This is the 2017 page. To enter the 2018 Challenge, click here.
From Hemingway’s infamous six-word story, to Lydia Davis’ very short stories and Teju Cole’s small fates, microfiction is both an exercise in precision to inform longer works, as well as an art form in its own right. Sharpen your shorts and hone your storytelling skills by responding to a daily prompt in our Microfiction Challenge.
You can submit once, twice, or every day of the festival – there are up to ten opportunities to win. With 24 hours to draw inspiration for a story of up to 500 words, this challenge will be sure to develop your craft. Plus, if you submit every day, you’ll end up with 5,000 words!
Oh – did we mention we’re awarding $1000 to an overall winner? There will also be a daily favourite chosen for publication by Seizure.
HOW IT WORKS
Each day from 24 October – 2 November, we’ll publish a one-word prompt at 9am AEDT. Then it’s over to you to get writing! You’ll have 24 hours to write a short story of up to 500 words responding to that day’s prompt. Entries close at 8.59am AEDT the next day, when we’ll publish a new prompt and the clock starts ticking again.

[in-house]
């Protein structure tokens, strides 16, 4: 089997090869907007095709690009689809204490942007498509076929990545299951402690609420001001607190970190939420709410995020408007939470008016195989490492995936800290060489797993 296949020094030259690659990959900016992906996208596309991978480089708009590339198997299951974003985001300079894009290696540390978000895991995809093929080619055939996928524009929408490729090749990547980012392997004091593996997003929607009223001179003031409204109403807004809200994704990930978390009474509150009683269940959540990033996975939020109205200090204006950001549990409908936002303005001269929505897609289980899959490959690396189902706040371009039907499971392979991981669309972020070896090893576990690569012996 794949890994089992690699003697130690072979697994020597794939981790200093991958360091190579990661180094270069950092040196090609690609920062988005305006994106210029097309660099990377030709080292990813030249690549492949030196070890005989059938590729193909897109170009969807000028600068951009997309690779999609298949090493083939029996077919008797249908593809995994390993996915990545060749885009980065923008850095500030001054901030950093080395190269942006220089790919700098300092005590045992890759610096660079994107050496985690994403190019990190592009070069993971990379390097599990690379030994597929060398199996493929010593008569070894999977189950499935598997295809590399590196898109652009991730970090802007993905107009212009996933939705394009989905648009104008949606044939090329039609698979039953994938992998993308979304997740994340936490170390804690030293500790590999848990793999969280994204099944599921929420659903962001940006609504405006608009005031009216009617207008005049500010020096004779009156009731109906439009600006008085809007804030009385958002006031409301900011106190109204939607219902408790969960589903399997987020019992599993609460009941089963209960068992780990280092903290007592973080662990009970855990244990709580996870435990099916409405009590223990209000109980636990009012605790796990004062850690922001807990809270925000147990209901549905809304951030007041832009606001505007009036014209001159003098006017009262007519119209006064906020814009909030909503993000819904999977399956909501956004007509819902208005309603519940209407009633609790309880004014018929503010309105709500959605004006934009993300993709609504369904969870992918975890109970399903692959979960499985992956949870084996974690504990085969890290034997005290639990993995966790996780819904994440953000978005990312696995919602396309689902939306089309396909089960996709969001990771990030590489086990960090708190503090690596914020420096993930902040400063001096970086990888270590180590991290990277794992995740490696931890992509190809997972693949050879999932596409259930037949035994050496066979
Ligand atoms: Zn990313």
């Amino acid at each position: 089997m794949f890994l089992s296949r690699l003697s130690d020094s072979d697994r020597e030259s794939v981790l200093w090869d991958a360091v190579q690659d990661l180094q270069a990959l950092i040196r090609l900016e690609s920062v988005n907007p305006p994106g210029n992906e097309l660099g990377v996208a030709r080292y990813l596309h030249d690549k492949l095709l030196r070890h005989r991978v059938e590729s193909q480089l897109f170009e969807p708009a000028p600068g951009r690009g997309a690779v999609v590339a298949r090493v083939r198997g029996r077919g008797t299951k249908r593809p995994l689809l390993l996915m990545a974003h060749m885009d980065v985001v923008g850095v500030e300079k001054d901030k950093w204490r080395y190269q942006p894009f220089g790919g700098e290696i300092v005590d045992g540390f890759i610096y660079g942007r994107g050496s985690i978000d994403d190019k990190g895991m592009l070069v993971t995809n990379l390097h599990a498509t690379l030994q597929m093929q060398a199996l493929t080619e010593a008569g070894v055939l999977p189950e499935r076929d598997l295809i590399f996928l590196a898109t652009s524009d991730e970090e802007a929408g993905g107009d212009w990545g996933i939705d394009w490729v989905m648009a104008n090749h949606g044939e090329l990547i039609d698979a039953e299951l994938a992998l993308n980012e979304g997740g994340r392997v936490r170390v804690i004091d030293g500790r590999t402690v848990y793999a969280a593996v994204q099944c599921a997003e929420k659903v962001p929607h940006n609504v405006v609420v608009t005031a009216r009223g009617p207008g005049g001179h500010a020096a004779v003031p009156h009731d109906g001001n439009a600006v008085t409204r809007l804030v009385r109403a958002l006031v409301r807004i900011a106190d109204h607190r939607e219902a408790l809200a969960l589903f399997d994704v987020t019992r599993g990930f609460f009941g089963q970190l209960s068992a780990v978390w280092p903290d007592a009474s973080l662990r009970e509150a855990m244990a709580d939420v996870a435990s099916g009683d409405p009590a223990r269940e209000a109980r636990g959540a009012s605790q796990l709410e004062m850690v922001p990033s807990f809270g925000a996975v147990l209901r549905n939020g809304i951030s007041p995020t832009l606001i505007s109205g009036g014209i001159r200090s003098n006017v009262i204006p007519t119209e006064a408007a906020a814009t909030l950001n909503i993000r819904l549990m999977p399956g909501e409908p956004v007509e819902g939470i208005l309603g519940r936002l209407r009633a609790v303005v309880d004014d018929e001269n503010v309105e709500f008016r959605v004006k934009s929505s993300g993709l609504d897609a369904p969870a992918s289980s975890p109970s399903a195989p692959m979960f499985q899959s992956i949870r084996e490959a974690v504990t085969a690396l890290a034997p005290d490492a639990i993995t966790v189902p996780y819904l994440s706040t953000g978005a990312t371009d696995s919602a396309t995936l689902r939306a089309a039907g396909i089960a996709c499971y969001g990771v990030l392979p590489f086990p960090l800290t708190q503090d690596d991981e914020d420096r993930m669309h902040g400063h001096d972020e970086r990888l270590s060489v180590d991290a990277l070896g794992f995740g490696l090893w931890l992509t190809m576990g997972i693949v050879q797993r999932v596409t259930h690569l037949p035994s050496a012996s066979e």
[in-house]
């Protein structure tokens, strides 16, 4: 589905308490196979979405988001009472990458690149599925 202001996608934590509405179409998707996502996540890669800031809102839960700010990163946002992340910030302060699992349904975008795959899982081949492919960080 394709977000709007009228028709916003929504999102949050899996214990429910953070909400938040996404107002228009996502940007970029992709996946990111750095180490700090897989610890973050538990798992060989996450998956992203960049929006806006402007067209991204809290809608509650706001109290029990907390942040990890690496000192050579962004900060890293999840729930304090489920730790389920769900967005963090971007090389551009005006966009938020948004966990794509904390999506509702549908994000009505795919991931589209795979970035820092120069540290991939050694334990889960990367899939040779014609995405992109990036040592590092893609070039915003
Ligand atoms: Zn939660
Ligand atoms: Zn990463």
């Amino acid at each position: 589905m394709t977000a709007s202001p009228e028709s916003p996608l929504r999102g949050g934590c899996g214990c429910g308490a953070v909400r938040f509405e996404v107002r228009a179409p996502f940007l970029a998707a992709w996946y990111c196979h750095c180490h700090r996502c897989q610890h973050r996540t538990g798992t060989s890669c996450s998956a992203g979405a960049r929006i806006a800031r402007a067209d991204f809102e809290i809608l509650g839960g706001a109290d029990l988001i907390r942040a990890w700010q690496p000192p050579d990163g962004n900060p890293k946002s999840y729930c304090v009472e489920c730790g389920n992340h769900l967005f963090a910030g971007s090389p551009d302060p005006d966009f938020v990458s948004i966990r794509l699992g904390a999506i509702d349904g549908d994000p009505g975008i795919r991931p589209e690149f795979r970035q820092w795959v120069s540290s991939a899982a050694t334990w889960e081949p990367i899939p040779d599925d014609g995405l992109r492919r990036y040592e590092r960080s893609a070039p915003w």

A team of readers will select a daily favourite to be edited and published by Seizure, an online publication with a focus on microfiction and new Australian writing. At the end of the festival, the judges will select an overall winner from the pieces published on Seizure. That winner will receive $1000 cold hard cash thanks to Swinburne University.
While you can only submit one piece per day, we encourage you to submit entries on as many days of the festival as possible!
Read the full terms and conditions here.
DAY 1: ‘Nex To You’ by Zoe Knowles
DAY 2: ‘My Heart’s Tenant’ by Justine Hyde
DAY 3: ‘The Lone Pandanus’ by Douglas Whyte
DAY 4: ‘Blackfish’ by Cade Turner-Mann
DAY 5: ‘Floodloss’ by Leith Reid
DAY 6: ‘Brick and Mortar’ by Rosie McCrossin
DAY 7: ‘The Astronauts’ by Alana Bridget Scully
DAY 8: ‘Chains and Links’ by Tom Wade
DAY 9: ‘Broken Boys’ by Niko Campbell-Ellis
DAY 10: ‘Mudflat Summer’ by Rosie McCrossin
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